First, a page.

While fans of teams still in the playoff hunt have been subjected to daily rumors concerning the likes of Rich Hill, and every starting pitcher that the Tampa Bay Rays currently have in their organization, others have balked at the idea of over-paying for pitchers who have strung together career half-years recently. Which “Buy Low” starters could be a boost at the MLB trade deadline?
For those of you who want a little more “bang” for your buck, or don’t want to ship out your top prospects, we give to you a few “buy low” MLB trade targets that you may wish your favorite team acquires before August 1.
Note: These players have not yet been publicly shopped by their clubs. This is just an educated guess as to players who could be acquired from teams out of the playoff race this season.
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While most of the attention is being given to Rays starters Chris Archer, Jake Odorizzi or Drew Smyly, the man who had been their staff ace in 2013 and 2014 has fallen off of the map. Of course, Tommy John surgery will do that to a player; however, while Cobb is close to a return to the Rays, you don’t really know what you’ll be getting from him for the remainder of the season. He could come back firing on all cylinders like Jose Fernandez, who also recently had Tommy John surgery, or he could look more like Yu Darvish–who can’t seem to stay in the Rangers rotation.
Cobb, 27, has pitched to a career line of 35-23 in 81 starts, with a 3.21 ERA and 3.43 FIP, and a K:BB ratio of 2.78 (7.7 K and 2.8 BB/ 9 IP). He is signed through 2017, which will mark his last season of arbitration. After missing the entire 2015 season, and most of 2016, he would be a cheap gamble for a playoff run (and to take a chance on for 2017). The Rays had to shut Cobb down with arm fatigue yesterday, pushing back his return, so he could be an acquisition made after the August 1 deadline if a team were so inclined.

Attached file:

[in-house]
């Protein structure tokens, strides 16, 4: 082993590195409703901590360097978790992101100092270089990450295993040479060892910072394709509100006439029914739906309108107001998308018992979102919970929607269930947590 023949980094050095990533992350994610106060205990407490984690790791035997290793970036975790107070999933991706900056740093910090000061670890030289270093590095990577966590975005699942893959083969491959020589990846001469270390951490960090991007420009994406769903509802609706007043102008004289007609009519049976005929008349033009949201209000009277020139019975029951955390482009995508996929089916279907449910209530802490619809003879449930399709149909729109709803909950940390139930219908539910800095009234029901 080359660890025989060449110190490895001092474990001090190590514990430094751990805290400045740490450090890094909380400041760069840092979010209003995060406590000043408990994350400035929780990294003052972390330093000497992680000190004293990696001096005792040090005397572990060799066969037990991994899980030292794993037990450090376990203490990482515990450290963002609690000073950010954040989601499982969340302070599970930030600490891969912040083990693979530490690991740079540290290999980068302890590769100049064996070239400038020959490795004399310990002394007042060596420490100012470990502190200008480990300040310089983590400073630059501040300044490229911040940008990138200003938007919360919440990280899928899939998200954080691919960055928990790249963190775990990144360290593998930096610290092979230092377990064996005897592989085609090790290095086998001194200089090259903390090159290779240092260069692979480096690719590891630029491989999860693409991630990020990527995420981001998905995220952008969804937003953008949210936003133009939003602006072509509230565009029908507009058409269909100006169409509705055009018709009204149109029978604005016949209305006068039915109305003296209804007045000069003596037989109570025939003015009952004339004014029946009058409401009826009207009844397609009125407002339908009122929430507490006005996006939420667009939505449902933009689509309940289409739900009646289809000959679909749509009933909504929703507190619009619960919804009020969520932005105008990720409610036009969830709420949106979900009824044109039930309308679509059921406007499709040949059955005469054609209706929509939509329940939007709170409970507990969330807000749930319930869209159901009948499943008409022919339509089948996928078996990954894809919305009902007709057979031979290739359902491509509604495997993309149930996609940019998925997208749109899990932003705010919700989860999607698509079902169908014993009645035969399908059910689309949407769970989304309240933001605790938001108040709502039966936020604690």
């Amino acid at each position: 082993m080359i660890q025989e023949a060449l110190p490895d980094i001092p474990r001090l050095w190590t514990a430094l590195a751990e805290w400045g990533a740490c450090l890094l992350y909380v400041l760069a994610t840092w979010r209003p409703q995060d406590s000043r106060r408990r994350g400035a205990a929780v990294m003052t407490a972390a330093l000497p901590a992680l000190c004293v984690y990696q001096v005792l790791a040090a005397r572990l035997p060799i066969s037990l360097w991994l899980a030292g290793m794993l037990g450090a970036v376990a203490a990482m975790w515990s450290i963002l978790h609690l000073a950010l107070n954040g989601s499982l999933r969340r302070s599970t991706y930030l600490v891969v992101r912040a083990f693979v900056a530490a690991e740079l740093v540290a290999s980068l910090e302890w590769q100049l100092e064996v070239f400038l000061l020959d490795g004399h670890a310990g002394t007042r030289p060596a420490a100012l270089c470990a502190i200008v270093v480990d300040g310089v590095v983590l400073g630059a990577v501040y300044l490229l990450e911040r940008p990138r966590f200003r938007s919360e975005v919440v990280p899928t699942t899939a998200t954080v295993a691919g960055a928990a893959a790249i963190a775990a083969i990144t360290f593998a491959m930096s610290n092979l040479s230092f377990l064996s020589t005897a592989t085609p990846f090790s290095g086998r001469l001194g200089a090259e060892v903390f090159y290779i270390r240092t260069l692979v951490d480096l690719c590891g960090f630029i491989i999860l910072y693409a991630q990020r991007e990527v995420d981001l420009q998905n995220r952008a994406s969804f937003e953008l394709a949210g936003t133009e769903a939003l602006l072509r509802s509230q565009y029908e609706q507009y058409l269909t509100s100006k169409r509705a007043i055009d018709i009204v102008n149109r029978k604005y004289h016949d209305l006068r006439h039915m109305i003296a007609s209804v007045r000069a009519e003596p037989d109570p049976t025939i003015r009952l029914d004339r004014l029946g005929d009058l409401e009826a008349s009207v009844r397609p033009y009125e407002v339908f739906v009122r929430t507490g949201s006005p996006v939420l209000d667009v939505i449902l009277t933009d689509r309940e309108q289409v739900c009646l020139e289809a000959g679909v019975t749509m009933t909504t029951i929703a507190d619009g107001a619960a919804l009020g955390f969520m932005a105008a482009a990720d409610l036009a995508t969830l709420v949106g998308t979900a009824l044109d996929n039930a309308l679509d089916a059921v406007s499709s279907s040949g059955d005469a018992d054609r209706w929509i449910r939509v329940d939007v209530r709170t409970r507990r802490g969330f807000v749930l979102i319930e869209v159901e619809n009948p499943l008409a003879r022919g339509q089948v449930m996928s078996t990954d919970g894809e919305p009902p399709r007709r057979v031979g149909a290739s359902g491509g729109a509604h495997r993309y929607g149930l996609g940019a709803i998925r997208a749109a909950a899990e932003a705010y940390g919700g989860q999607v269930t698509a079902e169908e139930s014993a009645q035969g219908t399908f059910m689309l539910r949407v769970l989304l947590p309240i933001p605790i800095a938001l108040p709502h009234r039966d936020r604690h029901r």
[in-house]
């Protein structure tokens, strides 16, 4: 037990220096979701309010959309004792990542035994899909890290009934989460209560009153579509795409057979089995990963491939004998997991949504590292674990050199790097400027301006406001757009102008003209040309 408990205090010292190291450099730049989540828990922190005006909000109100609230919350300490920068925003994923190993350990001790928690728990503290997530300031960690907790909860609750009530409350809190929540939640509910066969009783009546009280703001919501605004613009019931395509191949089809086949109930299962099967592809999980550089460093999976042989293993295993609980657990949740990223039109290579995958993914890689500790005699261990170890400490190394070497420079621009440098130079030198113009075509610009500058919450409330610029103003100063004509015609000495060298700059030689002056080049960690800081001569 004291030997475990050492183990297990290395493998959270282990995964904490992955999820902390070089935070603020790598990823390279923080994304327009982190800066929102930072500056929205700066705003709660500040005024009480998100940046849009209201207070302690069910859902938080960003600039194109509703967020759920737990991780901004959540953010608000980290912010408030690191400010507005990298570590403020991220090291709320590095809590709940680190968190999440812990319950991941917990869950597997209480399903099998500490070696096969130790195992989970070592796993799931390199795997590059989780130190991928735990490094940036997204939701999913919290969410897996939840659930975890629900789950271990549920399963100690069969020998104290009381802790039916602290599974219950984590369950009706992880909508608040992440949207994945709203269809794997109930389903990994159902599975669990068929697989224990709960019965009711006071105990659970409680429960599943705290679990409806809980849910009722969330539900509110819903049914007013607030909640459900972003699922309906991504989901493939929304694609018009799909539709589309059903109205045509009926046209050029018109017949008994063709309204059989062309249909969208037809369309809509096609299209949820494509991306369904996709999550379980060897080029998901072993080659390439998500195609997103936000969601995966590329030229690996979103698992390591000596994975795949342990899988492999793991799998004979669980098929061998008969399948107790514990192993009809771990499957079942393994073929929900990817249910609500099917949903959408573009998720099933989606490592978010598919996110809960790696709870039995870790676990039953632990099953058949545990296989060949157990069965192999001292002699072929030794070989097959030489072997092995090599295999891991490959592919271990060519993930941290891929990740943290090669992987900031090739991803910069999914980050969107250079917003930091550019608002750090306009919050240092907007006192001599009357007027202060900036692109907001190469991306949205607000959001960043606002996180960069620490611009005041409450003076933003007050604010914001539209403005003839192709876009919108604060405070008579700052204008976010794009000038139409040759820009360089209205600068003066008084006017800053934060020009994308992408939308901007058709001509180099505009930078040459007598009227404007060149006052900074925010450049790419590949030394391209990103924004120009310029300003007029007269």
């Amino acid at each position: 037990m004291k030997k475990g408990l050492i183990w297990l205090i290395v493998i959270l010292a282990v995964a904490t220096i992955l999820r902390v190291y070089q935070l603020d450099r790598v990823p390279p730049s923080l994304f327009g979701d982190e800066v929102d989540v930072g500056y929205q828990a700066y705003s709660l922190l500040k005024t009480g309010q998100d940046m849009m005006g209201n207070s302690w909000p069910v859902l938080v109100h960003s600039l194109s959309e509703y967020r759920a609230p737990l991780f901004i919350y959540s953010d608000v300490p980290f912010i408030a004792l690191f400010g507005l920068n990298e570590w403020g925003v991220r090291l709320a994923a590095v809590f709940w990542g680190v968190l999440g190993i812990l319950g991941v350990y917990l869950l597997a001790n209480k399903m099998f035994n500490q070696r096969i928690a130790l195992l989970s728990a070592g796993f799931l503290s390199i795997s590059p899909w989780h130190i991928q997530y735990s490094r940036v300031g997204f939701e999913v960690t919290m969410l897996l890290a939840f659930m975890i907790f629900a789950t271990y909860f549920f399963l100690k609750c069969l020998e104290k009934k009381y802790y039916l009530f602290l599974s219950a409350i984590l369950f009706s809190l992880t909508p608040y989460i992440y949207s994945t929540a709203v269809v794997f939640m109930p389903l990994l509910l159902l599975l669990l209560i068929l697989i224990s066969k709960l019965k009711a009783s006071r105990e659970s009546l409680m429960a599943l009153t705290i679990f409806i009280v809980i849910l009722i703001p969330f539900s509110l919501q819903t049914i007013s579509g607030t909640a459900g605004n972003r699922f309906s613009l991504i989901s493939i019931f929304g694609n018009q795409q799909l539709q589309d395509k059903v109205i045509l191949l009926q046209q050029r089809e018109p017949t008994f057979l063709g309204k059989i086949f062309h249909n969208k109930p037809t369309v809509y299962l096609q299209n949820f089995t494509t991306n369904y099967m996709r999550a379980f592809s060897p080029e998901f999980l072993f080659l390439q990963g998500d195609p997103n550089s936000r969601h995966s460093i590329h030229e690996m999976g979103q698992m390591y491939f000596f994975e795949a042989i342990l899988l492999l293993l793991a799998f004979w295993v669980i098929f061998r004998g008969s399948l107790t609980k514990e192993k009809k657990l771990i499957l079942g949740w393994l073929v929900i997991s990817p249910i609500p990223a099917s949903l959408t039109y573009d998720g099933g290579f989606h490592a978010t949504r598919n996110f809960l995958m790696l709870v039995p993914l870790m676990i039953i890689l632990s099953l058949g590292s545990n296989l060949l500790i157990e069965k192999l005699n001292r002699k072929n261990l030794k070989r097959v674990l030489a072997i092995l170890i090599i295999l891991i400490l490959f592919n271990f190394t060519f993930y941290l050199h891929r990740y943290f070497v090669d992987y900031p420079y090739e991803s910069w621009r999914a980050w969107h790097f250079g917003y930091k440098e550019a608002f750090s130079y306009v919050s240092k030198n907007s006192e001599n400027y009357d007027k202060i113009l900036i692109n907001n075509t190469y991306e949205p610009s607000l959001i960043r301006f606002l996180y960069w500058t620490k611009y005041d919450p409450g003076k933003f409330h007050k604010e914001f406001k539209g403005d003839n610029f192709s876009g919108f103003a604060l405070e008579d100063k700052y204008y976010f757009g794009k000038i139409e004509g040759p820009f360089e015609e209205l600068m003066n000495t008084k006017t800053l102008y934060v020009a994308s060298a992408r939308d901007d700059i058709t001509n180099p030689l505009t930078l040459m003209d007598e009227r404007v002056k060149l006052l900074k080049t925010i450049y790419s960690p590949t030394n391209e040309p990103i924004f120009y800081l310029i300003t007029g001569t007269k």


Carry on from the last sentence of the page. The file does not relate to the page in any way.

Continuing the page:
While SP Jimmy Nelson may have been a “sexier” pick for this list, the Brewers seem reluctant to trade their 27-year-old “ace”. One player who it would behoove the Brewers to trade while his stock is high is Guerra, who has pitched to a 6-2 record, 3.06 ERA and 1.06 WHIP, with 78 Ks in 88.1 IP in 2016.
I am sure you are wondering how this “selling high” for the Brewers fits into a “buy low” trade article, but just hear us out. Guerra has only made 13 career starts in the majors, with all 13 of them coming in 2016–his second year in MLB–which one could twist into saying that batters haven’t faced him enough yet. Plus, how much faith should Milwaukee have that Guerra has turned into a dominant SP at age 31, and in his rookie season?
With that being said, if I am starving for back of the rotation pitching I would trade a low-level prospect or two for him right now, because he shouldn’t cost much to acquire. Unlike Rich Hill, who is going to cost a team dearly to trade for him, Guerra is a lottery ticket right now (probably a five dollar scratch off) that won’t empty your farm system to obtain.
Severino, who sports a career record of 5-9 with a career 4.53 ERA and 1.38 WHIP, may not look like the most attractive option to steal from the New York Yankees; however, unlike Nathan Eovaldi or Michael Pineda, this young flame-thrower (averaging 96.18 MPH with his fastball this season) is only 22-years-old. Plus, while his major-league stats scream “ho-hum” his minor league stats scream of “potential” for the young Dominican–as he has amassed a 29-12 record, a 2.43 ERA and 1.03 WHIP, plus 371 Ks v. 94 BB in 381.2 IP.
He may not come cheap to acquire; however, there is no doubt that his stock has taken a hit with his 0-7 record, 7.46 ERA and 1.686 WHIP in his first seven starts of the 2016 season. The Yankees would be crazy to flip him to a “real” contender; however, adding him to a potential Aroldis Chapman or Andrew Miller deal would net New York at least three or four top prospects (especially as Severino likely won’t be eligible for arbitration until 2019.
Not only would each of these pitchers represent an upgrade towards the back of your favorite team’s rotation, but each of these players would be around for next year as well–making them even more valuable.
Would you like to see a low-risk move for one of these players made by your team? What would you give up for these arms? Let us know in the comment section below!